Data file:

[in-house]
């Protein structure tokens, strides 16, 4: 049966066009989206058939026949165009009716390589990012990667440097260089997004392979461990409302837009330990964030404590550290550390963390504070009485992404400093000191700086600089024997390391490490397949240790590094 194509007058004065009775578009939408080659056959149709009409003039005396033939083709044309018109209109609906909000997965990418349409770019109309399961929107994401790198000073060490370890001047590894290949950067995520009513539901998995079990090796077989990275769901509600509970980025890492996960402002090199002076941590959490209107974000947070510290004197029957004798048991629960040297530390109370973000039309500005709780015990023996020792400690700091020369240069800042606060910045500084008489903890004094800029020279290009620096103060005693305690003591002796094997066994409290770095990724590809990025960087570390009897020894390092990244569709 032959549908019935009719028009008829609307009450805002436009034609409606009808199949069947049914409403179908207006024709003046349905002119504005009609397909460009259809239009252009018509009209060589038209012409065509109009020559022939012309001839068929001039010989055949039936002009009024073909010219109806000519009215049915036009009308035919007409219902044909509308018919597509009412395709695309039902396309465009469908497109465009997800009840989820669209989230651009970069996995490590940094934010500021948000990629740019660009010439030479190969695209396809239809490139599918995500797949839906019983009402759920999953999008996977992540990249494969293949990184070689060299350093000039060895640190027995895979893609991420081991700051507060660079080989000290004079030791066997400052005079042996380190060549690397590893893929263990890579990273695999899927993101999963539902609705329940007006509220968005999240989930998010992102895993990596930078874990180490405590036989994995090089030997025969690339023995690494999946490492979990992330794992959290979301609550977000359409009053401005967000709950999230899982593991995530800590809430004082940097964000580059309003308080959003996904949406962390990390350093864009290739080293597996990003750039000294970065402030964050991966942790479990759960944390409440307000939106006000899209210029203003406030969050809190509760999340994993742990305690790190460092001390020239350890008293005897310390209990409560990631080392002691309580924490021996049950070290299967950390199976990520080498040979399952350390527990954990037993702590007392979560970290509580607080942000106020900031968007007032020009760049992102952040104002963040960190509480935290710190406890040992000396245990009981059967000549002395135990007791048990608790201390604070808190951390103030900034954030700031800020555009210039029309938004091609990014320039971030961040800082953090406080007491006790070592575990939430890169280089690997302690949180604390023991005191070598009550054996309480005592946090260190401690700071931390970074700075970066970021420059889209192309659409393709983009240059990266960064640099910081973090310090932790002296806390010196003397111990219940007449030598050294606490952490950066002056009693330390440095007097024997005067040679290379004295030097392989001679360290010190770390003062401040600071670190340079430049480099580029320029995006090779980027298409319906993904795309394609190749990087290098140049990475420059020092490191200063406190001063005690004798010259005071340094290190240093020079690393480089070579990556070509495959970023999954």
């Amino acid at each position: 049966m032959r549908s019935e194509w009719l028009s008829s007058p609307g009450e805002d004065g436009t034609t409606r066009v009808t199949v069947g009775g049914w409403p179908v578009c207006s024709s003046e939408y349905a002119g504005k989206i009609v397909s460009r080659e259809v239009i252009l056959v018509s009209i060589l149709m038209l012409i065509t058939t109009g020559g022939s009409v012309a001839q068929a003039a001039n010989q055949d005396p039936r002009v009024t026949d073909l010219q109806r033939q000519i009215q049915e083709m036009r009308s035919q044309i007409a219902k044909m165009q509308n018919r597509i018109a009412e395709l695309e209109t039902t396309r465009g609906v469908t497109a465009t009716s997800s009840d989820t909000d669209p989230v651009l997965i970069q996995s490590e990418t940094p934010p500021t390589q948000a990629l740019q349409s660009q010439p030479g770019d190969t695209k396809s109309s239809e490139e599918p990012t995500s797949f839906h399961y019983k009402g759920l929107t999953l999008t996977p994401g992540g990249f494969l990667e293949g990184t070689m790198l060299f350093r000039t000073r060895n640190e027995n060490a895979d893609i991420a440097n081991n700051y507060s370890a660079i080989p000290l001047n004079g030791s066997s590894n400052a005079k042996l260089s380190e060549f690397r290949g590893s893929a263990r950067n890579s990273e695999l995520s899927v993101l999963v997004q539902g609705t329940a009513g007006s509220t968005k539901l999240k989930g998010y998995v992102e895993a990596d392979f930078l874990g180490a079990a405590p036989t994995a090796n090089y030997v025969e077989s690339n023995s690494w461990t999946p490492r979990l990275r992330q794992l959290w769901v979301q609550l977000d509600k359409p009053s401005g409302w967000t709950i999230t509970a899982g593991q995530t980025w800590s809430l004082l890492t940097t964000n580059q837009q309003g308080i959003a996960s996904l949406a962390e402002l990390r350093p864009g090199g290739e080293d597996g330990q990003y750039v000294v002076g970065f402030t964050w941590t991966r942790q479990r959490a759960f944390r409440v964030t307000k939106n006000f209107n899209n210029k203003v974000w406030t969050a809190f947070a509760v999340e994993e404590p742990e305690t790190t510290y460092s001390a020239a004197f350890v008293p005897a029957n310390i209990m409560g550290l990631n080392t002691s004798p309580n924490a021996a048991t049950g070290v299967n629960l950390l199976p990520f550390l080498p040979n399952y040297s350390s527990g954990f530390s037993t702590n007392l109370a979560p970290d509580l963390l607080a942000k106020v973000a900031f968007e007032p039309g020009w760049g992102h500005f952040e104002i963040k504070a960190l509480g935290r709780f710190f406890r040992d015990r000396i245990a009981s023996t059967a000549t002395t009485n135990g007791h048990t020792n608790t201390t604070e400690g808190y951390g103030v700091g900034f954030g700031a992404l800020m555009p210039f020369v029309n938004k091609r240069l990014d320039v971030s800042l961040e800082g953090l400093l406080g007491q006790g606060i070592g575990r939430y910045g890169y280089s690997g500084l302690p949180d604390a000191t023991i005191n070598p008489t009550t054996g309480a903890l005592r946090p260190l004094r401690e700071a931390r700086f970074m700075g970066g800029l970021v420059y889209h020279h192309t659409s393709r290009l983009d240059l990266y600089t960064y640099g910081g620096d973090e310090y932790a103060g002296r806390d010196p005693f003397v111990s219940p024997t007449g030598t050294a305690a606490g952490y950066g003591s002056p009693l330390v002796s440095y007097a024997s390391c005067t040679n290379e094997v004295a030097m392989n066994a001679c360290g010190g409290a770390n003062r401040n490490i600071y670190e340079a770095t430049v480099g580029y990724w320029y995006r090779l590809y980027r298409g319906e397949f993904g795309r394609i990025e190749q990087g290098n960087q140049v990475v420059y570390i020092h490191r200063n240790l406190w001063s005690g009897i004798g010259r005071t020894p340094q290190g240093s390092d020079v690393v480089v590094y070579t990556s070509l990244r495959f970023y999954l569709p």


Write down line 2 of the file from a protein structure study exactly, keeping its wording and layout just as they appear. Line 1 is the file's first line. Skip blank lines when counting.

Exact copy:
């Protein structure tokens, strides 16, 4: 049966066009989206058939026949165009009716390589990012990667440097260089997004392979461990409302837009330990964030404590550290550390963390504070009485992404400093000191700086600089024997390391490490397949240790590094 194509007058004065009775578009939408080659056959149709009409003039005396033939083709044309018109209109609906909000997965990418349409770019109309399961929107994401790198000073060490370890001047590894290949950067995520009513539901998995079990090796077989990275769901509600509970980025890492996960402002090199002076941590959490209107974000947070510290004197029957004798048991629960040297530390109370973000039309500005709780015990023996020792400690700091020369240069800042606060910045500084008489903890004094800029020279290009620096103060005693305690003591002796094997066994409290770095990724590809990025960087570390009897020894390092990244569709 032959549908019935009719028009008829609307009450805002436009034609409606009808199949069947049914409403179908207006024709003046349905002119504005009609397909460009259809239009252009018509009209060589038209012409065509109009020559022939012309001839068929001039010989055949039936002009009024073909010219109806000519009215049915036009009308035919007409219902044909509308018919597509009412395709695309039902396309465009469908497109465009997800009840989820669209989230651009970069996995490590940094934010500021948000990629740019660009010439030479190969695209396809239809490139599918995500797949839906019983009402759920999953999008996977992540990249494969293949990184070689060299350093000039060895640190027995895979893609991420081991700051507060660079080989000290004079030791066997400052005079042996380190060549690397590893893929263990890579990273695999899927993101999963539902609705329940007006509220968005999240989930998010992102895993990596930078874990180490405590036989994995090089030997025969690339023995690494999946490492979990992330794992959290979301609550977000359409009053401005967000709950999230899982593991995530800590809430004082940097964000580059309003308080959003996904949406962390990390350093864009290739080293597996990003750039000294970065402030964050991966942790479990759960944390409440307000939106006000899209210029203003406030969050809190509760999340994993742990305690790190460092001390020239350890008293005897310390209990409560990631080392002691309580924490021996049950070290299967950390199976990520080498040979399952350390527990954990037993702590007392979560970290509580607080942000106020900031968007007032020009760049992102952040104002963040960190509480935290710190406890040992000396245990009981059967000549002395135990007791048990608790201390604070808190951390103030900034954030700031800020555009210039029309938004091609990014320039971030961040800082953090406080007491006790070592575990939430890169280089690997302690949180604390023991005191070598009550054996309480005592946090260190401690700071931390970074700075970066970021420059889209192309659409393709983009240059990266960064640099910081973090310090932790002296806390010196003397111990219940007449030598050294606490952490950066002056009693330390440095007097024997005067040679290379004295030097392989001679360290010190770390003062401040600071670190340079430049480099580029320029995006090779980027298409319906993904795309394609190749990087290098140049990475420059020092490191200063406190001063005690004798010259005071340094290190240093020079690393480089070579990556070509495959970023999954």